Culture is more than what we watch, read, and listen to. The movies, TV shows, theater, books, music, and podcasts we consume shape our understanding of ourselves and the world in which we live, according to a panel of Northeastern faculty who spoke during the third installment of the university’s Racial Literacy series.
And in the United States, where boundaries have been drawn along racial, gender, and class lines, they said, understanding how the culture both reflects and reinforces those boundaries is key to erasing them.
Our culture can serve to reinforce harmful stereotypes—or build understanding for new ways of relating to each other, said Nicole Aljoe, an associate professor of English and Africana studies who moderated the virtual discussion on Tuesday. But if we want to bring lasting change to society, she said, changing the culture is just as important as changing the law.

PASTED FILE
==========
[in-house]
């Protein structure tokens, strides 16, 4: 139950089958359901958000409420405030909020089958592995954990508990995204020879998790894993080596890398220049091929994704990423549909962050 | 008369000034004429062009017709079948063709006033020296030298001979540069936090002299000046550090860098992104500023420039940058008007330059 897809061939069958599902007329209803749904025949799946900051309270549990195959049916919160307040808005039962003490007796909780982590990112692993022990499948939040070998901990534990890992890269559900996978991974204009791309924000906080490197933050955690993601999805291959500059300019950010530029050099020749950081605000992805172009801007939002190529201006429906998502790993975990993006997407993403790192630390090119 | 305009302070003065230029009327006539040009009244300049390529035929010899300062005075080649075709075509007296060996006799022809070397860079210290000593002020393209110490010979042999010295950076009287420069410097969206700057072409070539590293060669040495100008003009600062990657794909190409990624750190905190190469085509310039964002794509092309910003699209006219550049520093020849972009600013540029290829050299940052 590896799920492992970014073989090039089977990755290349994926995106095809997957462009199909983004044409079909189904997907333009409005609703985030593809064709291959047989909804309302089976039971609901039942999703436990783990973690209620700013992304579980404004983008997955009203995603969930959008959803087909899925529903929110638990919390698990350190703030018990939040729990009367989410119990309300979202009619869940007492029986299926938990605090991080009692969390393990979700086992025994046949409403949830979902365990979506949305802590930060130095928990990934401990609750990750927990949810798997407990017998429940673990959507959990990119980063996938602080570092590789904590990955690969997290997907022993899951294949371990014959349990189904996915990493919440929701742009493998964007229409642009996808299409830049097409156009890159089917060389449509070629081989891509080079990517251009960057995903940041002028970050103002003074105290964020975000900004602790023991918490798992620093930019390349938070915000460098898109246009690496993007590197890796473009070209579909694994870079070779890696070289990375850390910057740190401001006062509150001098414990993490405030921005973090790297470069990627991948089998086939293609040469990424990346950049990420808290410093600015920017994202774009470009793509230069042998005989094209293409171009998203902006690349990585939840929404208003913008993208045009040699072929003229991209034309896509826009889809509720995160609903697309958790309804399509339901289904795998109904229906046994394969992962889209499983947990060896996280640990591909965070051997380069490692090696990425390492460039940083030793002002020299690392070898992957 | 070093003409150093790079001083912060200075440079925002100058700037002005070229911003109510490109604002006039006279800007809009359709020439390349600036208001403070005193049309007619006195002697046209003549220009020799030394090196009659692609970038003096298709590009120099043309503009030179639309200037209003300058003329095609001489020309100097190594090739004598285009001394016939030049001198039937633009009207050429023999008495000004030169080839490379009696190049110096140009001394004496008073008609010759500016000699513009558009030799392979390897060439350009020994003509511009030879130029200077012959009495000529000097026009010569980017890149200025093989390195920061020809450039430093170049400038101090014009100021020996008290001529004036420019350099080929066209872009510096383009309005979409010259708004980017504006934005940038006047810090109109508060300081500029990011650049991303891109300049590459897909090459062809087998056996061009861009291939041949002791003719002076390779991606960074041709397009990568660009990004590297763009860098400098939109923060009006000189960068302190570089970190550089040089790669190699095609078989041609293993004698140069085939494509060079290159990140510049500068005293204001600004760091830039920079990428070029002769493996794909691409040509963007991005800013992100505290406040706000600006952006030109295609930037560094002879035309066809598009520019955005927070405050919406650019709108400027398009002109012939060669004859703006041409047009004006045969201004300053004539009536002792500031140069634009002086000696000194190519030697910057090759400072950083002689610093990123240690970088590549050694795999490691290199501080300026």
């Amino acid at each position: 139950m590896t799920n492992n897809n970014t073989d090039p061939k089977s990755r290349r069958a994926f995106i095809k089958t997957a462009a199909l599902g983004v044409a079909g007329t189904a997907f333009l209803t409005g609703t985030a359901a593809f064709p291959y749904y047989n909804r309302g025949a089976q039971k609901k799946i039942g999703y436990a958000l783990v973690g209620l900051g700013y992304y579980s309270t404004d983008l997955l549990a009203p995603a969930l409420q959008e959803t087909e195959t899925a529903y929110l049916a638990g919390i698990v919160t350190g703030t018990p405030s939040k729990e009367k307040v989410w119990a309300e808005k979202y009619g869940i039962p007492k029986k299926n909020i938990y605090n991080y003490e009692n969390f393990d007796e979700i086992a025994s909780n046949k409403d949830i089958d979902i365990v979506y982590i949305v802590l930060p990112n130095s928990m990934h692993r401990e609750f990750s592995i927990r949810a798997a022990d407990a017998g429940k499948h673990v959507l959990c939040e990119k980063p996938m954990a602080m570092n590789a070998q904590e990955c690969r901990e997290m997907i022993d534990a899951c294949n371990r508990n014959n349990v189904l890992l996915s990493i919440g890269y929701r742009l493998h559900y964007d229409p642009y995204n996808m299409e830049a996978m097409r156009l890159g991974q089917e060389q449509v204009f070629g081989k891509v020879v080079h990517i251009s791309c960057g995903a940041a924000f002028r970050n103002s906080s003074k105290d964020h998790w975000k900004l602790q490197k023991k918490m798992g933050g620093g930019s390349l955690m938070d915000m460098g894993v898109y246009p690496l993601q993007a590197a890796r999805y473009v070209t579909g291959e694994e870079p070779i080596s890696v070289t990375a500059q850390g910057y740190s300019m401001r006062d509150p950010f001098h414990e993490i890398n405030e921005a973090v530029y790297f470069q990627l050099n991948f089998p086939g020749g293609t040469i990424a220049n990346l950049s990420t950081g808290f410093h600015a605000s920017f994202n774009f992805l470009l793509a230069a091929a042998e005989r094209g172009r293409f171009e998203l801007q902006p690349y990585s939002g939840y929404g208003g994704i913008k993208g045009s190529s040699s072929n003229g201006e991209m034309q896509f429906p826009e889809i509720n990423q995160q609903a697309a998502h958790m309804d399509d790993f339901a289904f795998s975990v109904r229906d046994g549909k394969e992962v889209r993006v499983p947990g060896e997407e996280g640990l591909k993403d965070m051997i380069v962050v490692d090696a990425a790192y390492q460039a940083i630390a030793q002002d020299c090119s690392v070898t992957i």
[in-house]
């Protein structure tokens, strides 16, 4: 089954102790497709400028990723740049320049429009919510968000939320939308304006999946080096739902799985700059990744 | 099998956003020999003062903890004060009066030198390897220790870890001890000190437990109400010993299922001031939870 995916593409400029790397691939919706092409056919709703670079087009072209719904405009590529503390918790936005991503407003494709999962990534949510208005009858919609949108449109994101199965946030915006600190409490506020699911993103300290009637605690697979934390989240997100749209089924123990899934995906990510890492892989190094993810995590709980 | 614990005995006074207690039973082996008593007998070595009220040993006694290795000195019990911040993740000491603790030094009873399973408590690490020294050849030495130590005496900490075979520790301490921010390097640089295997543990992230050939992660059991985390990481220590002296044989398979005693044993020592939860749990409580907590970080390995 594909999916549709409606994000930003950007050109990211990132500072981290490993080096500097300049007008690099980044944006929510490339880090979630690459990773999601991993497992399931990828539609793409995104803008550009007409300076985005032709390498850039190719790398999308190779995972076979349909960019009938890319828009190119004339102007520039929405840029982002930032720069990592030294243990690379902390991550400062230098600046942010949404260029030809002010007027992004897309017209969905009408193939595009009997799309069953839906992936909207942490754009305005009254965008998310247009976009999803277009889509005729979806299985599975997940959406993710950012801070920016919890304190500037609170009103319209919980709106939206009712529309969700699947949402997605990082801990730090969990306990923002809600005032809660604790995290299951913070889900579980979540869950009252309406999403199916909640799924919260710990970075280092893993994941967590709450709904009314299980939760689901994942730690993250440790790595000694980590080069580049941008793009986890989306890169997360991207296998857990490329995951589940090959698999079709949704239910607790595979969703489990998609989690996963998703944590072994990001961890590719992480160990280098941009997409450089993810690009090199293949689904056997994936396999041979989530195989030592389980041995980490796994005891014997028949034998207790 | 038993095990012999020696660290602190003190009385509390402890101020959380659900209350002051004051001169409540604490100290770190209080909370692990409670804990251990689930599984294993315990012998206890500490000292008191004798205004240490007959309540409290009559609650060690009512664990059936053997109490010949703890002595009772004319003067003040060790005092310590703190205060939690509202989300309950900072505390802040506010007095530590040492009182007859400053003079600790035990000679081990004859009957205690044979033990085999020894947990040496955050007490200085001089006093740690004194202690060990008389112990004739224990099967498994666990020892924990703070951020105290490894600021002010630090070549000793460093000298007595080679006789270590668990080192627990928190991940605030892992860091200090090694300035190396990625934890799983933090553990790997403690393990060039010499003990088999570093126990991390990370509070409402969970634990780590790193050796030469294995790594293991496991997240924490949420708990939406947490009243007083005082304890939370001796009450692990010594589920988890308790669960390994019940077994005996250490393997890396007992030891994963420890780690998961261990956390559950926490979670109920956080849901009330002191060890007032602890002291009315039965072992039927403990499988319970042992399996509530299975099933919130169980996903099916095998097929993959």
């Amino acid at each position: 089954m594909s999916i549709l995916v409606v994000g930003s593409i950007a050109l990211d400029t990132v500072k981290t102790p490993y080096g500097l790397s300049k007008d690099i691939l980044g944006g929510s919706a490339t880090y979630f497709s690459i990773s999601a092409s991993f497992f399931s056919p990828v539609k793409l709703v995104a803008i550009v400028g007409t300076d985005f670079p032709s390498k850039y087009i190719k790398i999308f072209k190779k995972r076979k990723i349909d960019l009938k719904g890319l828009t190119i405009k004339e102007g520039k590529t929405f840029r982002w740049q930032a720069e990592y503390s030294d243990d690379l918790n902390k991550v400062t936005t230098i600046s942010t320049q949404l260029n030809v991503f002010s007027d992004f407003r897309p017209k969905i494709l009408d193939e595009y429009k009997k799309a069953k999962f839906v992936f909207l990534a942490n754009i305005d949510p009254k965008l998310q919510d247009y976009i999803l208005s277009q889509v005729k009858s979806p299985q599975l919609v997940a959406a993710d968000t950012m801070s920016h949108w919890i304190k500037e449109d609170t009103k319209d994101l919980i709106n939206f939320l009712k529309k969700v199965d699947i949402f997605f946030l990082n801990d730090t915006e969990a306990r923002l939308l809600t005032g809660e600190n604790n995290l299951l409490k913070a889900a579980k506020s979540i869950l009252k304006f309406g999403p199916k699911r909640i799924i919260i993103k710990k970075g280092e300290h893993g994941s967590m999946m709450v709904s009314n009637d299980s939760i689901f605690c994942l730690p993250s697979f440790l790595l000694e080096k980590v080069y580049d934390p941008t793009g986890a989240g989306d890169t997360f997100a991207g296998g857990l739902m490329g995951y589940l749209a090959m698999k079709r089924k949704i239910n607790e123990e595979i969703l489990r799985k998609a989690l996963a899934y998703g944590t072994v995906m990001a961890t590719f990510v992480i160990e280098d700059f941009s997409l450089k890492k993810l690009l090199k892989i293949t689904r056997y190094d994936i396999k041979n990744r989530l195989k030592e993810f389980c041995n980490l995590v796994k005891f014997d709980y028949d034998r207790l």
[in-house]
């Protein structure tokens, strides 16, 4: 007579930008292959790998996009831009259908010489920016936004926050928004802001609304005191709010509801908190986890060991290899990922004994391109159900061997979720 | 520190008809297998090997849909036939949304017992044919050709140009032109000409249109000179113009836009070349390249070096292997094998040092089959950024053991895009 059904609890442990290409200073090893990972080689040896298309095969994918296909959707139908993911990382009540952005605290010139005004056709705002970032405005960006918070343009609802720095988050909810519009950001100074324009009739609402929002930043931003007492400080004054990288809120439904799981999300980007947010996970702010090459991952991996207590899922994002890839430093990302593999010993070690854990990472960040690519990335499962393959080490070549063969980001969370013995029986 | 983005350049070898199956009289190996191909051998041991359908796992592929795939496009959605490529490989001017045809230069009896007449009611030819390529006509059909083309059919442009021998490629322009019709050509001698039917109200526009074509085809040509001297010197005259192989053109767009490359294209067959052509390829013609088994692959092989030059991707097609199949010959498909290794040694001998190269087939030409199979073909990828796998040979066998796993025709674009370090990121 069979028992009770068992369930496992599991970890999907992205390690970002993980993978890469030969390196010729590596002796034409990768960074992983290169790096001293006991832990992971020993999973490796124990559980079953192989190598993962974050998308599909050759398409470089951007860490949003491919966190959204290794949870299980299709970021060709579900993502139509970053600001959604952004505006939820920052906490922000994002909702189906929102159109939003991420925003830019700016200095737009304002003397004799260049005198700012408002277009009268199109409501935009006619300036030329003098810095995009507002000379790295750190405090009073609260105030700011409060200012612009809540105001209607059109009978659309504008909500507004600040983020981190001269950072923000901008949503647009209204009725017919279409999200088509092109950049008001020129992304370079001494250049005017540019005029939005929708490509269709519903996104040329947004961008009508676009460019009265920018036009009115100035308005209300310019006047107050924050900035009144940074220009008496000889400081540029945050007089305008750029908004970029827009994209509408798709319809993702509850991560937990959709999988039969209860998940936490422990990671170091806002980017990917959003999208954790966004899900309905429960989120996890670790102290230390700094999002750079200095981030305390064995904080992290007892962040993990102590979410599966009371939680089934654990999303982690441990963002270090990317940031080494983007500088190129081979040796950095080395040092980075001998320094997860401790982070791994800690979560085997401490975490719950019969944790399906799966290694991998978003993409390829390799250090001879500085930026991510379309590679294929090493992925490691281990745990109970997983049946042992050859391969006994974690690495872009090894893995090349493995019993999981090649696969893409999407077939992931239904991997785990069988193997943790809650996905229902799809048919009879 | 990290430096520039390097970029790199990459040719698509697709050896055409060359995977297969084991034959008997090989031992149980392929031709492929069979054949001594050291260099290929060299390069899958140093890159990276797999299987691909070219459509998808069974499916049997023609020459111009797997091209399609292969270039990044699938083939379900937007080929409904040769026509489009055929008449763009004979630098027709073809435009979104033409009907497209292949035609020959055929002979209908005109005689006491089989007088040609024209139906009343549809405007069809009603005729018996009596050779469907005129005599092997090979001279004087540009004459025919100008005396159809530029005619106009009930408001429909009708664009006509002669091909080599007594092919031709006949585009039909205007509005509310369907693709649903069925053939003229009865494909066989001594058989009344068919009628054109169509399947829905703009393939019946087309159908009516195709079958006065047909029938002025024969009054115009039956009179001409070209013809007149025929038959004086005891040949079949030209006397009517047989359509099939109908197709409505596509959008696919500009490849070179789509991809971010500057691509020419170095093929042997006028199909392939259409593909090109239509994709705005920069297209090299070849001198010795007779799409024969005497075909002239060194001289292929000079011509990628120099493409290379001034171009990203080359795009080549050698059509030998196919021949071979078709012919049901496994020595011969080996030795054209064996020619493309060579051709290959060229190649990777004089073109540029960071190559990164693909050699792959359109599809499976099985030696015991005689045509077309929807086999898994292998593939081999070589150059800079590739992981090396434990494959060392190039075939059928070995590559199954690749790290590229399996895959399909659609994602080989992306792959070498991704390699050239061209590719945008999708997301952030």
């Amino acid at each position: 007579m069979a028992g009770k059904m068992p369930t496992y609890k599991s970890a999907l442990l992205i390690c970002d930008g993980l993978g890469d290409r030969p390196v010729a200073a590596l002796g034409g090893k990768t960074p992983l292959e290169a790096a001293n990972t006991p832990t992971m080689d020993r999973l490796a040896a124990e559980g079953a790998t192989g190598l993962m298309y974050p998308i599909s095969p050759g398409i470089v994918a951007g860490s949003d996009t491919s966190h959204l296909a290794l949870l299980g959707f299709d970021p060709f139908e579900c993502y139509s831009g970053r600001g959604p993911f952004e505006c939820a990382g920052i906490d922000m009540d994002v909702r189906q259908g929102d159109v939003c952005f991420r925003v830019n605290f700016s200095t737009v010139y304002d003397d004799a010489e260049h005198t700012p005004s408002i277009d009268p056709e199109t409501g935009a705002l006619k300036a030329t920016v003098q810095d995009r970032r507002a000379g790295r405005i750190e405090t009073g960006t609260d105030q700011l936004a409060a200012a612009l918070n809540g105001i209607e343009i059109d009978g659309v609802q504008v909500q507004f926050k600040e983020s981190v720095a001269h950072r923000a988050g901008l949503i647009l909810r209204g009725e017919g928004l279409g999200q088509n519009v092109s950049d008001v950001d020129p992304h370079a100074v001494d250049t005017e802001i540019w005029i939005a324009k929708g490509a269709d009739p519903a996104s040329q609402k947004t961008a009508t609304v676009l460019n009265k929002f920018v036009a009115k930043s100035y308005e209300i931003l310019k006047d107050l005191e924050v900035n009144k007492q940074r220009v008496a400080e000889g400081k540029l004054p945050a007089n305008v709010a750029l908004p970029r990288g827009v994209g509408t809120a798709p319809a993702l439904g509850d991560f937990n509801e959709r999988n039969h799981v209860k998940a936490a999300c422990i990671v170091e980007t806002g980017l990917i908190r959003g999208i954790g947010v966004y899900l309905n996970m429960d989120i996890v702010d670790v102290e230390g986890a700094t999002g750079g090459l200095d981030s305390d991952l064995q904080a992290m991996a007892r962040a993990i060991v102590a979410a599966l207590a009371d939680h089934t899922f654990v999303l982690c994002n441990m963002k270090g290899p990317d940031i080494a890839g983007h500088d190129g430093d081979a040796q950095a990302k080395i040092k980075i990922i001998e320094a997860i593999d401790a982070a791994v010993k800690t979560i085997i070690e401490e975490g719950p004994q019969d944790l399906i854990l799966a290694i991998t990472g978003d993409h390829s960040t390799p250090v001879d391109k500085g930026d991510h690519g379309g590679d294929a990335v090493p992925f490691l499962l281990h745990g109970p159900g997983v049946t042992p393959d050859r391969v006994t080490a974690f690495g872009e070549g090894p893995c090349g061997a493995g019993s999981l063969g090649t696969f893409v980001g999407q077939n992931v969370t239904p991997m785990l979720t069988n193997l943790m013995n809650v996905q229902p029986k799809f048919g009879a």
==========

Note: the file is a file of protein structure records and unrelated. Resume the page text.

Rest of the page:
Aljoe, who is also director of the Africana Studies Program, offered an example from the height of the Civil Rights era in the U.S. The 1968 film Planet of the Apes has been interpreted by scholars to be an allegory for race, and one that “represents Black power as threatening to white people.”